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Improving pedestrian and cyclist safety

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The Headingley Community Centre is located on the north side of the intersection of Bridge Road and the Trans-Canada Highway in Headingley. It is used for many activities including family movie nights and 55-plus exercise and social programs. Local parents have become concerned that crossing the highway to get to the centre and other facilities is too dangerous.

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The Headingley Community Centre is located on the north side of the intersection of Bridge Road and the Trans-Canada Highway in Headingley. It is used for many activities including family movie nights and 55-plus exercise and social programs. Local parents have become concerned that crossing the highway to get to the centre and other facilities is too dangerous. Photo Store

If you walk or cycle north on Bridge Road to the Trans- Canada Highway, you have to wait for a vehicle to pull up beside you at the intersection to trigger the stoplight so you can cross the highway safely.

"We’re a unique community," said Headingley councillor John Mauseth. "We’re divided by a major highway."

The Headingley Recreation & Parks Advisory Committee (HRPAC), of which Mauseth is a member, and other community groups are asking Minister of Infrastructure and Transportation Steve Ashton to improve the safety of this intersection connecting the southern residential section of the community with the northern area.

The Headingley Community Centre is located on the north side of this intersection, and is used regularly for seniors and family programming. Bright Beginnings Educare’s infant and preschool groups are housed in a centre on Monterey Road and residential development continues on the north side of the highway.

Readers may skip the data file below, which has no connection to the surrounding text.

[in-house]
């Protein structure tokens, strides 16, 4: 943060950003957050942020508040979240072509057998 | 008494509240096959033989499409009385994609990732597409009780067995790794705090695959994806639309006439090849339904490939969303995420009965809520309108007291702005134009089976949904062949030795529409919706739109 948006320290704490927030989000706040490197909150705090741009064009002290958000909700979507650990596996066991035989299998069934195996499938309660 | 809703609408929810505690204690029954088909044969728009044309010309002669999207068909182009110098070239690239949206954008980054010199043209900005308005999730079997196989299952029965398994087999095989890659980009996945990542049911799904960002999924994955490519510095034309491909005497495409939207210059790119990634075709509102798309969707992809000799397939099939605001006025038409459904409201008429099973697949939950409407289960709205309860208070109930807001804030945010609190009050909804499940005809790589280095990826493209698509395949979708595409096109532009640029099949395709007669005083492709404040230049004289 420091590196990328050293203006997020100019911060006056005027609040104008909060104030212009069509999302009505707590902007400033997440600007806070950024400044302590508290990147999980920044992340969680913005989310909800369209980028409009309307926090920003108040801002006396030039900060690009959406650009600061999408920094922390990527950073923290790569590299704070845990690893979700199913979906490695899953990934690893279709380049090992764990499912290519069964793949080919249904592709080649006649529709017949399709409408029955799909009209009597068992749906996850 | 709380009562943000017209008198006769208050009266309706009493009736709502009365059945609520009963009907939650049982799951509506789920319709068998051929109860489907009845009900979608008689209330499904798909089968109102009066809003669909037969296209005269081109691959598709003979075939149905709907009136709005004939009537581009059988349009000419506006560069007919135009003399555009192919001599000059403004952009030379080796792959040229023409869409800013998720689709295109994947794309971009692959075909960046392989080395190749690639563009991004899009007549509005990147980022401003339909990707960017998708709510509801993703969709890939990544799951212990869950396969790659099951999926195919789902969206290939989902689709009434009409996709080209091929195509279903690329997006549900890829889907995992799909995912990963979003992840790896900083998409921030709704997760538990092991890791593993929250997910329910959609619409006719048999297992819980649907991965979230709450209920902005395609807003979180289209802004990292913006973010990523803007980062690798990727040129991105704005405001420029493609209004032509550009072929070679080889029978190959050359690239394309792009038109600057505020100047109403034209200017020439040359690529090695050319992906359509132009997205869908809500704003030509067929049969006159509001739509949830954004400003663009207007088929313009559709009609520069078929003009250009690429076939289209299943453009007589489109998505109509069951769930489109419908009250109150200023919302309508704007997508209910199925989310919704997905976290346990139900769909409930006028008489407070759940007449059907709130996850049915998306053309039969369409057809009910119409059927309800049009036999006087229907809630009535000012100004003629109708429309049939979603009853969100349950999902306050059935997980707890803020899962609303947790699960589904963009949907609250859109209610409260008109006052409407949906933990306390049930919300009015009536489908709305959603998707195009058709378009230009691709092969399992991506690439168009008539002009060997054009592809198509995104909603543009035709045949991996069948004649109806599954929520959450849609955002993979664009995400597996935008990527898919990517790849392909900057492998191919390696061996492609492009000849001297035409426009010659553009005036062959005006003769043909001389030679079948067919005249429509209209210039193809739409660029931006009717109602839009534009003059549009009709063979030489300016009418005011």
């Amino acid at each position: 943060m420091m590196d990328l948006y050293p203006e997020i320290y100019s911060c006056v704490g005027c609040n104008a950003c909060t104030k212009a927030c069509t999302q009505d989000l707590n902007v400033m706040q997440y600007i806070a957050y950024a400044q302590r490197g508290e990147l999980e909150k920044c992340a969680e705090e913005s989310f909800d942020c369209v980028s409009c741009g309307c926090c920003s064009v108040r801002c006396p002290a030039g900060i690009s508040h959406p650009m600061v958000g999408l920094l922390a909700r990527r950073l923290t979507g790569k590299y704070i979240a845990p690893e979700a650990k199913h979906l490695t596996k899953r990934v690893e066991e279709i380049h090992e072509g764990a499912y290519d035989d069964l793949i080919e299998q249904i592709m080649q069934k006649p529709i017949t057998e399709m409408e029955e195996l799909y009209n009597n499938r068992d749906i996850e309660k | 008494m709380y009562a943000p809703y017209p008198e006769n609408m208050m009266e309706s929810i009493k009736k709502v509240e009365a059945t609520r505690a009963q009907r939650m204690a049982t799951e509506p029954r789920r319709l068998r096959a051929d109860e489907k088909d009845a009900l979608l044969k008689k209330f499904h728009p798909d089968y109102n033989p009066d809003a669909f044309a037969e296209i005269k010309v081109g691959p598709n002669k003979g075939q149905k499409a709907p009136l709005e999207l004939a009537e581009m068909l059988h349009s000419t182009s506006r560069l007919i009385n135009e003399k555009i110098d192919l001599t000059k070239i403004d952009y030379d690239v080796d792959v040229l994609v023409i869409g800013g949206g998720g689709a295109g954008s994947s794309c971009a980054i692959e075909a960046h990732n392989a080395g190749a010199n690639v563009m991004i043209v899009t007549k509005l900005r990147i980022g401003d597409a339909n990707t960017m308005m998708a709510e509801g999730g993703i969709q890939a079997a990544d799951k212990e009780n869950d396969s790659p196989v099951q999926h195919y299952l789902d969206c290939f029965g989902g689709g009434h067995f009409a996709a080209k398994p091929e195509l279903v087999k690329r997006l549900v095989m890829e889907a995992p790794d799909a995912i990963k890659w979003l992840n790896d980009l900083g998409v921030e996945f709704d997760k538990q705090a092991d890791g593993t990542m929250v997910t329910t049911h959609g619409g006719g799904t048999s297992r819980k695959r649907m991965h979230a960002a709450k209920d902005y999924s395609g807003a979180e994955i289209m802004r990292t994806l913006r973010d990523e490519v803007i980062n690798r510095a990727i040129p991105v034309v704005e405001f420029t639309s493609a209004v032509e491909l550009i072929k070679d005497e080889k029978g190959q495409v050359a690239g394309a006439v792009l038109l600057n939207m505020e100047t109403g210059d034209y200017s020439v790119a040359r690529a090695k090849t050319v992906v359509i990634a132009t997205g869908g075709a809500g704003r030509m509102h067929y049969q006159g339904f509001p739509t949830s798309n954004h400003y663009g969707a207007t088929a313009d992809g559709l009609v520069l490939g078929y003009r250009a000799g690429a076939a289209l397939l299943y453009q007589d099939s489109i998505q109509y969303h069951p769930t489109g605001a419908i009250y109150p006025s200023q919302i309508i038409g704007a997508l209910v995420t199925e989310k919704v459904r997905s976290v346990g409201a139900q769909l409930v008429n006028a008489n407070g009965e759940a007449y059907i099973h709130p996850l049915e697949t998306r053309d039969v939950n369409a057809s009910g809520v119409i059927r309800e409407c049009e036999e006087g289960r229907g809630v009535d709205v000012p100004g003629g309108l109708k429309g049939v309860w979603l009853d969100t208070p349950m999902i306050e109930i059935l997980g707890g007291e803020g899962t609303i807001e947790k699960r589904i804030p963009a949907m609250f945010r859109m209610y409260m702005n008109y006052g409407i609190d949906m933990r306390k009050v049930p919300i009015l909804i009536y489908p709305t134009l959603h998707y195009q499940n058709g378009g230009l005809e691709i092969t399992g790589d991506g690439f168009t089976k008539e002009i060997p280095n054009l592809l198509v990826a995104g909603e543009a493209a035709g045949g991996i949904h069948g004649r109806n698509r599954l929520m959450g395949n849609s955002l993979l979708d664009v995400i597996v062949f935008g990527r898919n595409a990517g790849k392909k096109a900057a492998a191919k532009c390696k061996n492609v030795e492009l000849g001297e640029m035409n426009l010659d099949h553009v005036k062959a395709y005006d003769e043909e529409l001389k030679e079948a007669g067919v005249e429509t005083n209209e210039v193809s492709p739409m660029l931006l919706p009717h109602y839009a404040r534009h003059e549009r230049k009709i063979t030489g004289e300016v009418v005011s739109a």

Mauseth said he heard from a parent who tried to cross the highway on foot to see her child play baseball at one of the diamonds located behind the community centre. She told him that she won’t attempt this crossing again because of the danger from highway traffic.

"We have a concern of how to get our residents across safely from north to south and south to north," he said.

HRPAC’s letter to Ashton outlined a few other examples of near-accidents at the intersection. The committee asked him to change the light to allow pedestrians and cyclists to trigger it, and to develop a walkway/overpass or underpass from the community centre to an area near Nick’s Inn on the south side of the highway.

Headingley Municipal Library board chair Margaret Mills signed a copy of the letter, and other community groups are expected to also mail off copies of it.

"It’s been discussed among HRPAC and other groups for the past four or five years," Mauseth said of the safety of the intersection.

Headingley mayor Wilf Taillieu said council recognizes the dangerous nature of the intersection for those not in a vehicle and trying to cross.

Ashton hasn’t replied to the Headingley groups’ letters yet.

"In response to concerns regarding improved pedestrian and cyclist safety at the Bridge Road/PTH 1 crossing in Headingley, the province is reviewing the request to enhance pedestrian accommodation at the intersection of PTH 1 and PR 334 (Bridge Road). This would need to be reviewed in conjunction with the plans and traffic patterns for the Headingley Bypass," a provincial communications staff member told The Headliner in an email.

Taillieu said highway improvements are underway along a section of the Trans-Canada that runs through the municipality, but changes to the Bridge Road intersection aren’t included in that work.

Mauseth said there might be a concern about possible traffic disruption from a pedestrian-triggered light. After the bypass is constructed, reduced traffic volume could help to solve the problem. However, he still feels that safety needs to be improved quickly before an accident occurs.


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